The Federal Food and Drug Administration claims that eating 1.5 ounces of nuts daily may reduce your risk of heart disease. Including nuts in your diet in the form of “butter” is usually the best and most delicious way of getting your nuts in for the day. But which is better, almond or peanut butter? Let’s evaluate.


Almond butter is super rich in vitamin E and many trace minerals. As far as protein content is concerned, almond butter and peanut butter are relatively close, but peanut butter definitely has more – an ounce (28g) of almond butter has about 4 grams of protein, while the same amount of peanut butter has 7 grams. Products differ, but generally, because peanuts are legumes, they have more protein; however, if you follow a diverse, plant-based diet, you should have no problem getting enough protein!

When it comes down to the nitty gritty, the nutritional profile of almond butter appears to be more diverse and nutrient-dense than peanut butter. A mere ounce of almond butter has an amino acid score of 66, around 5.9 grams of carbohydrates, 1.0 gram of fiber, 177 calories, 10.7 grams of monounsaturated fat, 3.5 grams of polyunsaturated fat, 118 mg of omega-3 fatty acids, 3326 mg of omega-6 fatty acids, riboflavin, niacin, folate, pantothenic acid, calcium, iron, magnesium, phosphorous, manganese, copper, and many other important minerals.

Fatty Acids

Peanut butter has an amino acid score of 52, which is down 16 points from almond butter. What’s also lower in peanut butter is the amount of monounsaturated fat, polyunsaturated fat, and omega-3 fatty acids which are all “good-for-you” fats. Peanut butter also has a lower vitamin E, riboflavin, niacin, calcium, zinc, copper, and manganese content than almond butter, so if you’re looking to up your mineral intake definitely choose almond butter over peanut butter. Peanut butter still has some good points though, so don’t diss it yet! This creamy favorite has more calories from protein than almond butter and lesser calories overall per ounce (166 calories rather than 177 calories in almond butter). Plus, peanut butter has around 300 more milligrams of omega-6 fatty acids than almond butter.


According to registered dietician Kimberly Snyder, peanuts are more susceptible to salmonella and aflatoxin contamination, because they’re legumes with soft, permeable pods rather than hard, protective shells like conventional nuts. This doesn’t have anything to do with pesticides or herbicides –just the nature of the peanut and how it’s formed, so even organic peanuts and organic peanut butter are susceptible to contamination. It’s important to note, though, that almond butter is susceptible to salmonella poisoning too, and recently, Trader Joe’s recalled almond butter after a salmonella scare. But almond contamination does not have to do with the nature of the nut, since almonds have a hard outer shell.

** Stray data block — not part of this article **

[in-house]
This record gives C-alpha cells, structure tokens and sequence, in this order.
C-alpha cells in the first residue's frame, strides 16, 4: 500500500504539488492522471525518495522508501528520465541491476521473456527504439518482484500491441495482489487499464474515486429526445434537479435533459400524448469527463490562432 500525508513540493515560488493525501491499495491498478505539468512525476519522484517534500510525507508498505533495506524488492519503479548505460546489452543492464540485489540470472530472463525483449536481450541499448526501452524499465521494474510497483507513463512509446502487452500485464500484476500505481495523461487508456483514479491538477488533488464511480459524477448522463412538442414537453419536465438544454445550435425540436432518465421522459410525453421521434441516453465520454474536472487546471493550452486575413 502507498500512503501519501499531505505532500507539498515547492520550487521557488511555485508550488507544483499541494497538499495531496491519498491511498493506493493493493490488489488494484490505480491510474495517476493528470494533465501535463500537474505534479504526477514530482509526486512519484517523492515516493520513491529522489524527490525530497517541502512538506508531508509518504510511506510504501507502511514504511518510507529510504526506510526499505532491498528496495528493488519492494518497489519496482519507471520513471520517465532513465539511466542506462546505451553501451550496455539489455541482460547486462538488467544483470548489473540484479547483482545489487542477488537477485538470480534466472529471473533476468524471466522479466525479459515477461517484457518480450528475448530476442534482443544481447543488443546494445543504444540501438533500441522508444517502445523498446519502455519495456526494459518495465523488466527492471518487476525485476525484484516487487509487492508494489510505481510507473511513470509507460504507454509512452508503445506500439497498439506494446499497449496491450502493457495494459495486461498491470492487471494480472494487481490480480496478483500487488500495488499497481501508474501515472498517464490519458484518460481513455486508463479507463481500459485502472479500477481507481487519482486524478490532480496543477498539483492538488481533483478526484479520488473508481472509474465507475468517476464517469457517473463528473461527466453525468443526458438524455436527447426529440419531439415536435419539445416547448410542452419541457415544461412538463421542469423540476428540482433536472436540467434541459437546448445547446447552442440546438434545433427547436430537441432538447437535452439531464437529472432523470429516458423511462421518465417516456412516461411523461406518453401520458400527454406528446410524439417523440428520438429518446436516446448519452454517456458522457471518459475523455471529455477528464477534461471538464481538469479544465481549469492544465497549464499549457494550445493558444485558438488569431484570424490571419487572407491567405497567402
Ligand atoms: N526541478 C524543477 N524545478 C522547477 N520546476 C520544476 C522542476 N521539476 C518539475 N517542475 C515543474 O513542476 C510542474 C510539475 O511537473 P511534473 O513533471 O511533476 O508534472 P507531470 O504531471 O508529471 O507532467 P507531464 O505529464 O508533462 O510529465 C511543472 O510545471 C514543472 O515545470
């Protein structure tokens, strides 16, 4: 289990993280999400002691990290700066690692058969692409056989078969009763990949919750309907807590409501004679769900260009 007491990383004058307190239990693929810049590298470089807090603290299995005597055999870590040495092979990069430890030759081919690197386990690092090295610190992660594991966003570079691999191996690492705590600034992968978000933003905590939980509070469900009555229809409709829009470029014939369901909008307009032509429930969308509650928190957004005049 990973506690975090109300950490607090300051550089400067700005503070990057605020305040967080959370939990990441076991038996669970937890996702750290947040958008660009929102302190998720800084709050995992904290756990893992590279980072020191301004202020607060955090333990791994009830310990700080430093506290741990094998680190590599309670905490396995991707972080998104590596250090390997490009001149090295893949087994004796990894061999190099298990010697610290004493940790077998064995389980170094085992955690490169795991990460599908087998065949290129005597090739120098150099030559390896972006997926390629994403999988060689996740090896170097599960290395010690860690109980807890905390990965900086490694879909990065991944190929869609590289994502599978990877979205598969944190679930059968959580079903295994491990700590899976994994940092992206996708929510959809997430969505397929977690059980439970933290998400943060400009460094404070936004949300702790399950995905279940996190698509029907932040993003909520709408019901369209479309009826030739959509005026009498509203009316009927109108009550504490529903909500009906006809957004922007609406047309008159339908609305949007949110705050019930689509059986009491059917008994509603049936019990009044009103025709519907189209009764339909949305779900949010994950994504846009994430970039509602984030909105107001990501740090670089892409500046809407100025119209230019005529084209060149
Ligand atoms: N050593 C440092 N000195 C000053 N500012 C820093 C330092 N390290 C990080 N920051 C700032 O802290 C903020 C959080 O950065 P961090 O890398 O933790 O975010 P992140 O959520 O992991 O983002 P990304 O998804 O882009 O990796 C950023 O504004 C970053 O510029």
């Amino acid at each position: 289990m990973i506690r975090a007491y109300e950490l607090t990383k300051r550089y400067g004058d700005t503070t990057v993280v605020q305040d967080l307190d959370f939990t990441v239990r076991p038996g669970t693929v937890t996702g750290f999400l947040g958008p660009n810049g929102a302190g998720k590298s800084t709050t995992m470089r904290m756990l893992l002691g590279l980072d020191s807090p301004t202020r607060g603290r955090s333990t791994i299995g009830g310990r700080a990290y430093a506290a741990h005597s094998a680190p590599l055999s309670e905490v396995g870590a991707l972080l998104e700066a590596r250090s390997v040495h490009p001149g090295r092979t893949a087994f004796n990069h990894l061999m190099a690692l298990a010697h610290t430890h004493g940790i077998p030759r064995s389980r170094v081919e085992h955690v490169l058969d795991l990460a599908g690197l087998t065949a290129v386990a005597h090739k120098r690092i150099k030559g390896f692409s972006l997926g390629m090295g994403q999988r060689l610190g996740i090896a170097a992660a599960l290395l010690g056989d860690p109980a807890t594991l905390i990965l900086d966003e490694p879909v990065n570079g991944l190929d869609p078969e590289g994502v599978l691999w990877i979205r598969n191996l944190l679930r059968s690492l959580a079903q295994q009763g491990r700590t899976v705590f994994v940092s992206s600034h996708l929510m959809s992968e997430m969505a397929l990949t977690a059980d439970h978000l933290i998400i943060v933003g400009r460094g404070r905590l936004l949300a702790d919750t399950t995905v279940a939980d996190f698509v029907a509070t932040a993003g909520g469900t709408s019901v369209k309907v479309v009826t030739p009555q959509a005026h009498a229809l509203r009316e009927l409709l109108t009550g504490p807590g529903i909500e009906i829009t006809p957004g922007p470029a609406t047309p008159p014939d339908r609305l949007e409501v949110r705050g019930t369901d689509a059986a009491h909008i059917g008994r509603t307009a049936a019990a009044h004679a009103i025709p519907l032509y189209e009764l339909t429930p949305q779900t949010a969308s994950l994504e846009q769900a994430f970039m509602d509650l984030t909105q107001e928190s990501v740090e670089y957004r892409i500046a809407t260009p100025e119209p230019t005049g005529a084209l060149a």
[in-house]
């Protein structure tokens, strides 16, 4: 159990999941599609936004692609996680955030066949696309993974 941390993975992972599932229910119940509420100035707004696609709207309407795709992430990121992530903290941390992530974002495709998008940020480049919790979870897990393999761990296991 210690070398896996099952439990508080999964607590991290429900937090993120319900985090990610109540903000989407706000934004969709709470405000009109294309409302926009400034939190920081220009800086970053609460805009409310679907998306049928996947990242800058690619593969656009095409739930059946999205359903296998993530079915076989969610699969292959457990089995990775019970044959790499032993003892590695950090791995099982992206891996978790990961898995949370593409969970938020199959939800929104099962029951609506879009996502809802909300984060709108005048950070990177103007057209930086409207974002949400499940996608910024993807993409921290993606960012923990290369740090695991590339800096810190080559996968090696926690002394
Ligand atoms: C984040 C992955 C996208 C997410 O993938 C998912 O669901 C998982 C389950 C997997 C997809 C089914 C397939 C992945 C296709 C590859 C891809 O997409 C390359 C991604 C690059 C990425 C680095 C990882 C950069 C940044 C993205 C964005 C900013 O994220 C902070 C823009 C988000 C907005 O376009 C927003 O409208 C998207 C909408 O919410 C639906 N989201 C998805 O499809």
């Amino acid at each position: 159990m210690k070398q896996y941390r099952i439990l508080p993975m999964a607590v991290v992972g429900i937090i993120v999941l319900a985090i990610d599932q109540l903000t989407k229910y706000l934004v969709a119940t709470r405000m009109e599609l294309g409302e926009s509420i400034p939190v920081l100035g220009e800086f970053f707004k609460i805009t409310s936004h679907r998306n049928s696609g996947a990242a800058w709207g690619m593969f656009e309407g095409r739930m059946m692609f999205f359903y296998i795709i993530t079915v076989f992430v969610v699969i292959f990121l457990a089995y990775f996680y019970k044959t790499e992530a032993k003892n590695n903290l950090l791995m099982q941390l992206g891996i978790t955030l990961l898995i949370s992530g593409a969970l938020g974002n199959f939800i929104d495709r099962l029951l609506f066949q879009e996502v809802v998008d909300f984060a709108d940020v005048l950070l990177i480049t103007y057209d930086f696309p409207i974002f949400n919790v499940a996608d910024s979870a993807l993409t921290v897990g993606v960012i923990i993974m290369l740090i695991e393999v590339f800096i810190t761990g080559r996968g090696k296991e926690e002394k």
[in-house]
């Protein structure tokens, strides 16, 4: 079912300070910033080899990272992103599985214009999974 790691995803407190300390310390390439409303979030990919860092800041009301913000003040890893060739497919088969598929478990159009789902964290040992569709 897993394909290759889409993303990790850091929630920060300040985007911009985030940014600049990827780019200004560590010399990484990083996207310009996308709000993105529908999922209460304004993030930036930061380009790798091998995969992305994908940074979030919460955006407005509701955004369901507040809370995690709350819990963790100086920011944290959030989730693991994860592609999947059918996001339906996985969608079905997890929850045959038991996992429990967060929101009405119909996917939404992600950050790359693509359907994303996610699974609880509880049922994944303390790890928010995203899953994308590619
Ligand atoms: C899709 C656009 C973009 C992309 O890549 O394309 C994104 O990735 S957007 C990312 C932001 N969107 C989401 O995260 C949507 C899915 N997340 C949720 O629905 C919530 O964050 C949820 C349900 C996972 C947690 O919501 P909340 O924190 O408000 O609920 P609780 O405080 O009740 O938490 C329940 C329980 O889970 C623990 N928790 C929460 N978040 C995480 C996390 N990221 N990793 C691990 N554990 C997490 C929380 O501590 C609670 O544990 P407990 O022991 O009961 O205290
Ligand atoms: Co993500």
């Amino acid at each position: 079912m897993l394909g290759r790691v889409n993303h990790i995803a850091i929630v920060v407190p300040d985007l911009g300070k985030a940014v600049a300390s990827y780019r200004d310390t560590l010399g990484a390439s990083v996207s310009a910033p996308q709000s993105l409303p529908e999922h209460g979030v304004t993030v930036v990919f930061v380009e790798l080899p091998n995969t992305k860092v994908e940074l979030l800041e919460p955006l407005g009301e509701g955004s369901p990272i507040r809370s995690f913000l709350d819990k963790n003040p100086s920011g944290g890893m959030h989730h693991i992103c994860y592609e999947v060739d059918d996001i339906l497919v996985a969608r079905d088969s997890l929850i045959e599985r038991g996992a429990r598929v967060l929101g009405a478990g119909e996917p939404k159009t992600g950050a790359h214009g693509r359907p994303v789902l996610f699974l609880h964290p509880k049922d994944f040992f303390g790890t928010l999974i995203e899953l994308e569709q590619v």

The Verdict

As you can see, almond butter and peanut butter are like long-lost brothers in a way – you can choose between the lower calorie and higher protein brother or the hard-shelled, mineral-rich brother. Just make sure that before you pick up your date with Mr. Peanut or Mr. Almond, read online for salmonella contamination warnings to be sure that neither of them is contaminated. We’re looking at you Mr. Peanut, since you are notorious for your aflatoxin and high allergy warning! While you’re at it, check out these amazing recipes from fellow Green Monsters that feature peanut butter or almond butter, and get cooking!

Learn How to Cook Plant-Based Meals at Home

Reducing your meat intake and eating more plant-based foods is known to help with chronic inflammation, heart health, mental wellbeing, fitness goals, nutritional needs, allergies, gut health, and more! Unfortunately, dairy consumption also has been linked to many health problems, including acne, hormonal imbalance, cancer, prostate cancer, and has many side effects

For those interested in eating more plant-based, we highly recommend purchasing one of our many plant-based cookbooks or downloading the Food Monster App which has thousands of delicious recipes making it the largest vegan recipe resource to help reduce your environmental footprint, save animals and get healthy! And, while you are at it, we encourage you to also learn about the environmental and health benefits of a plant-based diet.

Here are some resources to get you started:

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